My bosses think I’m gay.

* make us famous

I haven’t given them any reason to think otherwise. Sometimes I talk kind of gay, and I mention guys I’ve dated in casual conversations with my co-workers. But the women I’ve dated? I refer to them as “partners,” or I don’t talk about them at all.

I want my bosses to think I’m gay. My bosses are straight white leftists, and if there is one thing I know about straight white leftists, it’s that they feel guilty, guilty, guilty. They feel guilty because they know that the neo-liberal capitalist system privileges them over pretty much everyone else who isn’t wealthy.

Privilege is real, and that’s why straight white leftist bosses like to pack their offices with women and minorities. It looks good on the annual reports and makes them feel better about themselves. As a white cis guy, what do I have in the minority department—which translates to job security—besides being gay?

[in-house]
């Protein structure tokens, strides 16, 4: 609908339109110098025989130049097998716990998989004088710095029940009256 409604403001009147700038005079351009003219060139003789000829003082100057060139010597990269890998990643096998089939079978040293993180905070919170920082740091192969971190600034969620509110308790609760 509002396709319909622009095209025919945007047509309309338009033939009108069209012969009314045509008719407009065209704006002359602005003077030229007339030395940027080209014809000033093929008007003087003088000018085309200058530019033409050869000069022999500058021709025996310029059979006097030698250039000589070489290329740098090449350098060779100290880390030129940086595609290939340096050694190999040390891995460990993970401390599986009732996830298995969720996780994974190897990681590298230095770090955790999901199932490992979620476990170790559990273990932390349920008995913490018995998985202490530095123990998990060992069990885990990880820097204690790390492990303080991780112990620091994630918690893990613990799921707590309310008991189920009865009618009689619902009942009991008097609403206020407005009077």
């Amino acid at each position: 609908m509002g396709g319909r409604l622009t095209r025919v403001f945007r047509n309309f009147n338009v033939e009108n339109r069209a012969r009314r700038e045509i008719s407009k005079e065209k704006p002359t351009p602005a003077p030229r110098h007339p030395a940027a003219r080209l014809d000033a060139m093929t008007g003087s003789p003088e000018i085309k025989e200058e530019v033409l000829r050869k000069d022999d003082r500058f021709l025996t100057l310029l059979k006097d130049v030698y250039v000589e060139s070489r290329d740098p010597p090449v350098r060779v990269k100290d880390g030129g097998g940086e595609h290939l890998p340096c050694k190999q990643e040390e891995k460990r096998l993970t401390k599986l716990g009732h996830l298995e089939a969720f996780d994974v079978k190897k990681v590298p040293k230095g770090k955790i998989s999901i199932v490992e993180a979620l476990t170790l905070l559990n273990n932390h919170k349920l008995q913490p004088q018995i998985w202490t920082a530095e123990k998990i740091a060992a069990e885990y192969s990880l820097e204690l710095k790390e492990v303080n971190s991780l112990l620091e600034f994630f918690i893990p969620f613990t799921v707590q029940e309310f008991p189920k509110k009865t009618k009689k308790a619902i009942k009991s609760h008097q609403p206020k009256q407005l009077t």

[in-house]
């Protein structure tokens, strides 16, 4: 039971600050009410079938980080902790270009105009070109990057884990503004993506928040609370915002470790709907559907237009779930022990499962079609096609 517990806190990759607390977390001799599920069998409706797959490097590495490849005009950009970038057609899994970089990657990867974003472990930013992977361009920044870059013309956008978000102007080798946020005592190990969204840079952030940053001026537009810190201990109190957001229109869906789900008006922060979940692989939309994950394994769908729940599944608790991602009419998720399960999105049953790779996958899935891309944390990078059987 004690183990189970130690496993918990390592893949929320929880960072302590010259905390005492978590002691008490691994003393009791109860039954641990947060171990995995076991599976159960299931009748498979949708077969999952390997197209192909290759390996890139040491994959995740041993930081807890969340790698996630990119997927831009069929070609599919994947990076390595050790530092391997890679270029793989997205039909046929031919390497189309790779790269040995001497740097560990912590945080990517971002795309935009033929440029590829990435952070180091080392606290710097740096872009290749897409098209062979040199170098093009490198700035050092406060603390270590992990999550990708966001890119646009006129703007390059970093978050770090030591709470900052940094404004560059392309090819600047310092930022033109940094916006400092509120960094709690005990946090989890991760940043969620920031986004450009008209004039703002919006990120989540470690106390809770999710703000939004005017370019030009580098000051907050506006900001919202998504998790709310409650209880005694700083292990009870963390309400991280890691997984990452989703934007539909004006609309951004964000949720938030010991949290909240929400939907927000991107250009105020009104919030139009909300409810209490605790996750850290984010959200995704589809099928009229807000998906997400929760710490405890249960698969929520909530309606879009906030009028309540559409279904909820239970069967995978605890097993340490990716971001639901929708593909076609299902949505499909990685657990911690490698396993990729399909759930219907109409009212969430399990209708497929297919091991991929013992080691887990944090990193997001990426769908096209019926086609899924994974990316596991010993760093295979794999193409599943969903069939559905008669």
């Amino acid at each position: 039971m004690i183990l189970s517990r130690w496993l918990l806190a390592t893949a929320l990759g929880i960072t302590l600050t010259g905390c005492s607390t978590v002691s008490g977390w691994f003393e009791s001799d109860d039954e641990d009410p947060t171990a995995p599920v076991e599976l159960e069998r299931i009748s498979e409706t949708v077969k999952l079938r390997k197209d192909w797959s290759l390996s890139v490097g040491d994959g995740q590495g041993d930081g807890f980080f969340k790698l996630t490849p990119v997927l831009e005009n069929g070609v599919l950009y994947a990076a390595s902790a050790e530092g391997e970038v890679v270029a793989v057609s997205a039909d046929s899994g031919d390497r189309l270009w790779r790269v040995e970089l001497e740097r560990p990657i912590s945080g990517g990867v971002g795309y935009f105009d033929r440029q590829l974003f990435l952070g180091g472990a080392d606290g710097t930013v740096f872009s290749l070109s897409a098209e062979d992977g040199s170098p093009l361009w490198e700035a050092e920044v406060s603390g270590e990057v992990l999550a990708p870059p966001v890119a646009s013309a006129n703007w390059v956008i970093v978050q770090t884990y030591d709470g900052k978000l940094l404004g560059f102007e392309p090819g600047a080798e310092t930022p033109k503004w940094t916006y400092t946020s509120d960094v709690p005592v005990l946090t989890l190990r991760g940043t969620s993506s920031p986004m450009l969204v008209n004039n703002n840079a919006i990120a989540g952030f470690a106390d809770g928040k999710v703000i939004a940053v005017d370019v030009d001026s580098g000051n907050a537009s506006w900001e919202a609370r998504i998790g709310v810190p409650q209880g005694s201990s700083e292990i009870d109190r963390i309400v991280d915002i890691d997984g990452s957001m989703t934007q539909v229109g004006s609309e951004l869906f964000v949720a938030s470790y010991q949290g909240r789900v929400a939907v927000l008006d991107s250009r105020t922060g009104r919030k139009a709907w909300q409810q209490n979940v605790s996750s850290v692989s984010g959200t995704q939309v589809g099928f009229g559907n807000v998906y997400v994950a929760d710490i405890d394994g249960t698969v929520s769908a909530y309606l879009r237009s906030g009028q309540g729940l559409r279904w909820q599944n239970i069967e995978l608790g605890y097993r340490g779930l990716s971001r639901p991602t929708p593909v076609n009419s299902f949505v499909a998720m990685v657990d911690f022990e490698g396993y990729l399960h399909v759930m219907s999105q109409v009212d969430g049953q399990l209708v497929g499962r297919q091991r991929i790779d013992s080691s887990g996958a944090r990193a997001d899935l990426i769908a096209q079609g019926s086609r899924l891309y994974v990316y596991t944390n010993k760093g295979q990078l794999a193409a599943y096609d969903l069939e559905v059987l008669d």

Do I have any reason to believe that my bosses would embrace my Bowie-esque pansexuality any less than my alleged gayness? No, but I’m not sure I want to find out. I certainly don’t feel very oppressed when I walk down the street with my girlfriend’s pale hand in my even paler hand. What if I fuck up at work and some brilliant, transgender Latina wants my job?

I haven’t always had it easy. I’ve lived the closet. I’ve been picked on and called a faggot. I’ve been terrified by the HIV pamphlets at the clinic. Hell, some guys tried to run me over with their car after mistaking me for a woman riding down the street in Vietnamese lingerie.

Still, sometimes I feel like I’m cheating, like I sucked a couple of dicks in the locker room to get a spot on field team for the Oppression Olympics. But that doesn’t mean I need to show up to work and announce that I’m also a muff diver. Sexual ambiguity has gotten me this far in life, and with the job market the way it is, I might as well keep using it to my advantage.